The share of U.S. small-business owners planning to raise worker compensation fell in May to a more than three-year low, indicative of a cooling jobs market and moderating wage pressures. 

Some 18% of firms said they intend to boost pay in the next three months, down 3 percentage points from April and the smallest share since March 2021, according to data out Thursday from the National Federation of Independent Business. A net 37% said they raised compensation, down slightly from the prior month but still historically elevated.

A net 15% indicated they expect to hire in the next three months. While that’s the highest print so far this year, the share of firms planning to hire is below pre-pandemic levels. The government’s May employment report on Friday is expected to show a broad moderation in job growth.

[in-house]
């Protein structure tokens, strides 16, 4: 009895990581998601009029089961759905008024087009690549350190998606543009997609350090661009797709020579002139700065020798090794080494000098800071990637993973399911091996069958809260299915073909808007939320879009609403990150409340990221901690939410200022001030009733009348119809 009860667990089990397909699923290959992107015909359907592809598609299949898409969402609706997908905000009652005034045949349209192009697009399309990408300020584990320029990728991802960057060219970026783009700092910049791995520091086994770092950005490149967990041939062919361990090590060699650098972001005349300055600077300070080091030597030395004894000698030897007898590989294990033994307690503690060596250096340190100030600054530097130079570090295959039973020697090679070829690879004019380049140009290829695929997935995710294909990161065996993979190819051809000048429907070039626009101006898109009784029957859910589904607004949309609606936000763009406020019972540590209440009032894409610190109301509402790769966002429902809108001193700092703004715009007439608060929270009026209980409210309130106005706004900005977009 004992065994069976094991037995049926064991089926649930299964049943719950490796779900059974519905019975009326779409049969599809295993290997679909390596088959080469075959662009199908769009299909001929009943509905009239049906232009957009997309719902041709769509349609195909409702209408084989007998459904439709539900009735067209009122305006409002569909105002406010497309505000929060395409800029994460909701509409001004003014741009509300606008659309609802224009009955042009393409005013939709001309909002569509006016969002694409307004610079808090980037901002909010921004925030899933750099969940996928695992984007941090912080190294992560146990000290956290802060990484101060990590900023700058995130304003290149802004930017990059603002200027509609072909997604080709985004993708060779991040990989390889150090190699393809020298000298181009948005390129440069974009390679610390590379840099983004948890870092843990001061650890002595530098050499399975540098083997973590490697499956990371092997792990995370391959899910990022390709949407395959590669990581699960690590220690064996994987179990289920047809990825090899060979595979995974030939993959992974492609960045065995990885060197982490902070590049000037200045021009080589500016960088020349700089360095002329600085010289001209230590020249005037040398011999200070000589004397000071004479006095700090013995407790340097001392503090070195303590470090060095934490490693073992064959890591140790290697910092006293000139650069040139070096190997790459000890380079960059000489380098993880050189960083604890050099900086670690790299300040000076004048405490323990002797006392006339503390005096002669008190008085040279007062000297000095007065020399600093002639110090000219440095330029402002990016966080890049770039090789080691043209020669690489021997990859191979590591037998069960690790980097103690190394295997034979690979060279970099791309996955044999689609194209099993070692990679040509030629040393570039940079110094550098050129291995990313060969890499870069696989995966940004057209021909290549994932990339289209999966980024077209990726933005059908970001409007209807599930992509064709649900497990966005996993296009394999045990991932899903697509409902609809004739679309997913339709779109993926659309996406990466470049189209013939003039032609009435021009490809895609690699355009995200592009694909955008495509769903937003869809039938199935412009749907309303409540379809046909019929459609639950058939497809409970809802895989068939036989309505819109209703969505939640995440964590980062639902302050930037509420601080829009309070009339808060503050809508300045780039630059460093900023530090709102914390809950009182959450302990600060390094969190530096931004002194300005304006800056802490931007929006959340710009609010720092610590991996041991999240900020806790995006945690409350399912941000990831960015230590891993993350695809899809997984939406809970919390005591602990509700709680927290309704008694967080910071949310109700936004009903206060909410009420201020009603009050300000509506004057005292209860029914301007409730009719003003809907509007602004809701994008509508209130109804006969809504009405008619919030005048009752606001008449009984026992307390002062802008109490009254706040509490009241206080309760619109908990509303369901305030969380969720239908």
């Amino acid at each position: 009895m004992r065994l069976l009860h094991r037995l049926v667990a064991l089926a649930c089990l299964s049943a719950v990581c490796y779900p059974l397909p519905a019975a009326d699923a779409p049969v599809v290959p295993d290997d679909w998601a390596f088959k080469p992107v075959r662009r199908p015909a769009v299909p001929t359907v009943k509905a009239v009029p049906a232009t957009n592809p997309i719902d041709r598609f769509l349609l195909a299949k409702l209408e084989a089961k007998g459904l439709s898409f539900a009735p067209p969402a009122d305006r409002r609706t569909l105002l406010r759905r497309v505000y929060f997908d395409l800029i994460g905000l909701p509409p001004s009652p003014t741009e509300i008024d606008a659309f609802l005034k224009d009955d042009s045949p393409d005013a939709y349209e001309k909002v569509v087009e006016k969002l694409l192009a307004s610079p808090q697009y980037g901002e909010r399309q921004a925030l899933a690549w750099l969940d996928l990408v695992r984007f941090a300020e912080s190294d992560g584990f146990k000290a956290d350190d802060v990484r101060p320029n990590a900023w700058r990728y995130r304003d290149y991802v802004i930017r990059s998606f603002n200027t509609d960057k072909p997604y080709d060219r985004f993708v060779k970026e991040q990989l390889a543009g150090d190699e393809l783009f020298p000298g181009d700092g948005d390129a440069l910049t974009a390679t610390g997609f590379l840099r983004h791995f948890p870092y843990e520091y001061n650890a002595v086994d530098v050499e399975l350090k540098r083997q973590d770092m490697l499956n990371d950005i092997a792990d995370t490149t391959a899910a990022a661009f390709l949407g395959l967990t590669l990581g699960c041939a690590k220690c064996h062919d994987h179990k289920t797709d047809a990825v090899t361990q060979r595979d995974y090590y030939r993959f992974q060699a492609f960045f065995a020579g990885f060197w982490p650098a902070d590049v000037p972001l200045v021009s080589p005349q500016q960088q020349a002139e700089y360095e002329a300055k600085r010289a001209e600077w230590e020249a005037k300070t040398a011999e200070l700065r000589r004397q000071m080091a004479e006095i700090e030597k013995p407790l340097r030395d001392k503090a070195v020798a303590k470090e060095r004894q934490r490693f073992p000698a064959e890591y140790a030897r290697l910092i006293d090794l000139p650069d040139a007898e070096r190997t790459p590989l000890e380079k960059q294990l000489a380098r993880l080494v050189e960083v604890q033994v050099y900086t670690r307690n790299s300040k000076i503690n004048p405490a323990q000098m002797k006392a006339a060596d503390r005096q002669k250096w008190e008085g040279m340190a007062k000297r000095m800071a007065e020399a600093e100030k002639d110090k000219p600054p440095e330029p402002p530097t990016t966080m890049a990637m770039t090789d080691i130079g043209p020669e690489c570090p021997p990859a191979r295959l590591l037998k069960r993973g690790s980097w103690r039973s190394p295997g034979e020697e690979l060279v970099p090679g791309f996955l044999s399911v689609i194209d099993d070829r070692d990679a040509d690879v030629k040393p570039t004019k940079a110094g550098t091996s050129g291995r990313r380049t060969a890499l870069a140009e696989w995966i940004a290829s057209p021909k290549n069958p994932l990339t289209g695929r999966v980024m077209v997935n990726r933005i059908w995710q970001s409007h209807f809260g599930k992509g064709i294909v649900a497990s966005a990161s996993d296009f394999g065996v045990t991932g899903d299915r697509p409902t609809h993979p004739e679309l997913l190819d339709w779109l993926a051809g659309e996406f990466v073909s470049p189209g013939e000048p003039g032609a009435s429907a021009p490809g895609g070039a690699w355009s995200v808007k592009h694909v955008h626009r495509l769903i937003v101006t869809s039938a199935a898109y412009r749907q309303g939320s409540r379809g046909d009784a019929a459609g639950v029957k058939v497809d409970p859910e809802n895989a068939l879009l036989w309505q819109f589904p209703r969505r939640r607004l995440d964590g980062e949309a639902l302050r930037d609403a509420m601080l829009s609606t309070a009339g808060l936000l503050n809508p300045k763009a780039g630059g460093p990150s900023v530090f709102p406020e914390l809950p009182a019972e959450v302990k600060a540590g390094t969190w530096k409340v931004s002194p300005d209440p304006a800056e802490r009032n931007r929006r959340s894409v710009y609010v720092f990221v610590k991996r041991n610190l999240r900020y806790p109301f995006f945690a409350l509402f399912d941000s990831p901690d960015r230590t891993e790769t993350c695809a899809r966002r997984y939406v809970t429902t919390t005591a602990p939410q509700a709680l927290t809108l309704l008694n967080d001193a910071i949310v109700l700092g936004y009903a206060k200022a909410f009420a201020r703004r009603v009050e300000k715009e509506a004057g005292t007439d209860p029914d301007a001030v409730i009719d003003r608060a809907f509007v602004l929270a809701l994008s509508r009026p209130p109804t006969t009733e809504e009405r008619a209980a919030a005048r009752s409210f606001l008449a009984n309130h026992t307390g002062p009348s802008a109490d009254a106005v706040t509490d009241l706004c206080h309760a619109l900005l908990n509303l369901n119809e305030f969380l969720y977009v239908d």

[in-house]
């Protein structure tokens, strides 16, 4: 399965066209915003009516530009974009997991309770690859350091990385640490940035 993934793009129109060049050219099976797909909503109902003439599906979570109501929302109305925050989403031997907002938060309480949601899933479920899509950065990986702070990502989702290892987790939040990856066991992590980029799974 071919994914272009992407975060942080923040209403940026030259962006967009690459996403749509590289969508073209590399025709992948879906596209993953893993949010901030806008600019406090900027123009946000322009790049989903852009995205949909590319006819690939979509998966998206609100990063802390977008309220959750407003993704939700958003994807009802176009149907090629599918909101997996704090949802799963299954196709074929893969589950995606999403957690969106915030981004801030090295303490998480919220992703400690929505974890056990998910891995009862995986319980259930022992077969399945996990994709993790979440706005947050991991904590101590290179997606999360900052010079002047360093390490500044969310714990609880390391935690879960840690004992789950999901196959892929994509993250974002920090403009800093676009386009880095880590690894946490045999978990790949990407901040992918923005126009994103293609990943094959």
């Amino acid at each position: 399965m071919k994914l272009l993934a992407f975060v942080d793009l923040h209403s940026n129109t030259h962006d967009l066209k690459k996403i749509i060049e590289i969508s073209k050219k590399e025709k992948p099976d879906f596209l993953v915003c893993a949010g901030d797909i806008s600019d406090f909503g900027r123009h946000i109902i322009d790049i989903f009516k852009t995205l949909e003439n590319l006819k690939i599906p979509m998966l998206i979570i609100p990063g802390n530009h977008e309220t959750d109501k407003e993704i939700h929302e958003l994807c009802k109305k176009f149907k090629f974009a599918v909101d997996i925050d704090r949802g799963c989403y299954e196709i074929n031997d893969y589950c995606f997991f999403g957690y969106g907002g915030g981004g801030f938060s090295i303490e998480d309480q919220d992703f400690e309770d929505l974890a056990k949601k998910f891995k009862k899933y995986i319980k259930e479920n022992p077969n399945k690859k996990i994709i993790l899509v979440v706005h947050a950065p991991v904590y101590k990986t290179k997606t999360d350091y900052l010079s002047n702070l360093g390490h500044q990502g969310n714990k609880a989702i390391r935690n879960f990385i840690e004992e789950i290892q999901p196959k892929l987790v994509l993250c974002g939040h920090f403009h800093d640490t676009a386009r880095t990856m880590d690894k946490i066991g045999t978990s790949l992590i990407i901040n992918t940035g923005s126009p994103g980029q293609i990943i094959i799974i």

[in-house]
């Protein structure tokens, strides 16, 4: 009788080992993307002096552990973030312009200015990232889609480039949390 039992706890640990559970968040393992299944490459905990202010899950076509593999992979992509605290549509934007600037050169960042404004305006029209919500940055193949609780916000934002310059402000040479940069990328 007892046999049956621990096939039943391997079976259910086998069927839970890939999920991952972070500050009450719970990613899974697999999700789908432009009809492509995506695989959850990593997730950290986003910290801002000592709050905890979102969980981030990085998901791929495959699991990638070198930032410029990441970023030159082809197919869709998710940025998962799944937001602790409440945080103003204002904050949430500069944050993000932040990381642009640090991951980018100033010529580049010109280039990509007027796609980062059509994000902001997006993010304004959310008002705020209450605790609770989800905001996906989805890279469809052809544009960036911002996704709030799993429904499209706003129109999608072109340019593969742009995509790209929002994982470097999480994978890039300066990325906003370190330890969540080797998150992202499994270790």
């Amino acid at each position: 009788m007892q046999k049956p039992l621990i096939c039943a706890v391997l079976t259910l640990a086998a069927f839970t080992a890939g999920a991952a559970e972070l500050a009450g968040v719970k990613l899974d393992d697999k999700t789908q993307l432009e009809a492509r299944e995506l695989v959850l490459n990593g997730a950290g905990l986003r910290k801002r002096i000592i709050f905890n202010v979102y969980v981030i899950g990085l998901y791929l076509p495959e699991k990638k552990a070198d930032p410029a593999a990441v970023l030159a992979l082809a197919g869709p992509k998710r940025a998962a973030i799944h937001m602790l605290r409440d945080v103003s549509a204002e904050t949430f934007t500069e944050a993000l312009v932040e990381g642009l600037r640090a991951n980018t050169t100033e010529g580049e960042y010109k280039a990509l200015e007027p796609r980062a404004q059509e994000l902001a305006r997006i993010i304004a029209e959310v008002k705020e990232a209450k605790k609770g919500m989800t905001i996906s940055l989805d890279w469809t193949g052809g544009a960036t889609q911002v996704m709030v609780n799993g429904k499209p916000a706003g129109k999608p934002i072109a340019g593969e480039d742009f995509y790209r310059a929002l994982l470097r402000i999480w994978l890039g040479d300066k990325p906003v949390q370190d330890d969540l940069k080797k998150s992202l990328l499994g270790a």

The share of small businesses with open positions they’re unable to fill climbed to 42% last month, the highest since October. The labor market remains particularly tight in construction, manufacturing and transportation, the report said. 

“An exceptionally high number of small businesses are still struggling to fill open positions,” Bill Dunkelberg, the NFIB’s chief economist, said in a statement. “Although plans to increase compensation have fallen, small firms continue in their efforts to attract and retain workers.”

This article was provided by Bloomberg News.